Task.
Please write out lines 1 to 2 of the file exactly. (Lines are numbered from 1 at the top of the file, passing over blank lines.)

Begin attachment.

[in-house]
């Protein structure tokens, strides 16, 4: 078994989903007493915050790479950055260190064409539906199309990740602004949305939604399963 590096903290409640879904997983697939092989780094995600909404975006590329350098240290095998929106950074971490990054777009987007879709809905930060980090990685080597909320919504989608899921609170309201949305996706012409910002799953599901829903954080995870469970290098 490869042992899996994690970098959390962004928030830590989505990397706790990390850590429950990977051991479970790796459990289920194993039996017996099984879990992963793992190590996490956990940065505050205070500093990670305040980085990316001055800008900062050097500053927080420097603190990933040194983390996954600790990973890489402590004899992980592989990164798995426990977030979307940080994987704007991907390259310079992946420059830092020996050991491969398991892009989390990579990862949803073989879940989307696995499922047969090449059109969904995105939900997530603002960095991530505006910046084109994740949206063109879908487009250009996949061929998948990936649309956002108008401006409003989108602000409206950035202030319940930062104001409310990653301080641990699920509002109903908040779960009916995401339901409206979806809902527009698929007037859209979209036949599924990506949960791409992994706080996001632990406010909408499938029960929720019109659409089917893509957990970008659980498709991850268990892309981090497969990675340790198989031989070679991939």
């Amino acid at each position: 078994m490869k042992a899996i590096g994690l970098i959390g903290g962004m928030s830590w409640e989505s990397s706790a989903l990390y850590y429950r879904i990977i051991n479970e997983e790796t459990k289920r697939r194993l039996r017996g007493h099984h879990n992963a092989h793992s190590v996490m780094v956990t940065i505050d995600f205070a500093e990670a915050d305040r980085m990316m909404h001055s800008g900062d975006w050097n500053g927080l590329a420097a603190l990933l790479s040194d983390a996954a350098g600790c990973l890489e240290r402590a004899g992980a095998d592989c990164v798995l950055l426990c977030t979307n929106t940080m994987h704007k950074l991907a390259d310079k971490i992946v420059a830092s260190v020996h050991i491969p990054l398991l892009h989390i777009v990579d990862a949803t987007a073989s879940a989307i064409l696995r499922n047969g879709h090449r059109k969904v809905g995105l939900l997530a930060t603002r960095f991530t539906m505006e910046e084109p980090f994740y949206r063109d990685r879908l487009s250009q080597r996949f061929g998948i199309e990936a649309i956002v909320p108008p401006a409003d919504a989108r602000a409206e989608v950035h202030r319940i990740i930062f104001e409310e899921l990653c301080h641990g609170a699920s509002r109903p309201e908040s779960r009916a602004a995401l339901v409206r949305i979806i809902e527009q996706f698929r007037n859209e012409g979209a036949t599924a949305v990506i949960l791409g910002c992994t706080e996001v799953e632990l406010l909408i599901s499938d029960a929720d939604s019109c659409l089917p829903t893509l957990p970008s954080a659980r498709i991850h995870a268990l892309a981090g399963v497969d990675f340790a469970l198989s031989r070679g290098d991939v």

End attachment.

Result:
[in-house]
């Protein structure tokens, strides 16, 4: 078994989903007493915050790479950055260190064409539906199309990740602004949305939604399963 590096903290409640879904997983697939092989780094995600909404975006590329350098240290095998929106950074971490990054777009987007879709809905930060980090990685080597909320919504989608899921609170309201949305996706012409910002799953599901829903954080995870469970290098 490869042992899996994690970098959390962004928030830590989505990397706790990390850590429950990977051991479970790796459990289920194993039996017996099984879990992963793992190590996490956990940065505050205070500093990670305040980085990316001055800008900062050097500053927080420097603190990933040194983390996954600790990973890489402590004899992980592989990164798995426990977030979307940080994987704007991907390259310079992946420059830092020996050991491969398991892009989390990579990862949803073989879940989307696995499922047969090449059109969904995105939900997530603002960095991530505006910046084109994740949206063109879908487009250009996949061929998948990936649309956002108008401006409003989108602000409206950035202030319940930062104001409310990653301080641990699920509002109903908040779960009916995401339901409206979806809902527009698929007037859209979209036949599924990506949960791409992994706080996001632990406010909408499938029960929720019109659409089917893509957990970008659980498709991850268990892309981090497969990675340790198989031989070679991939």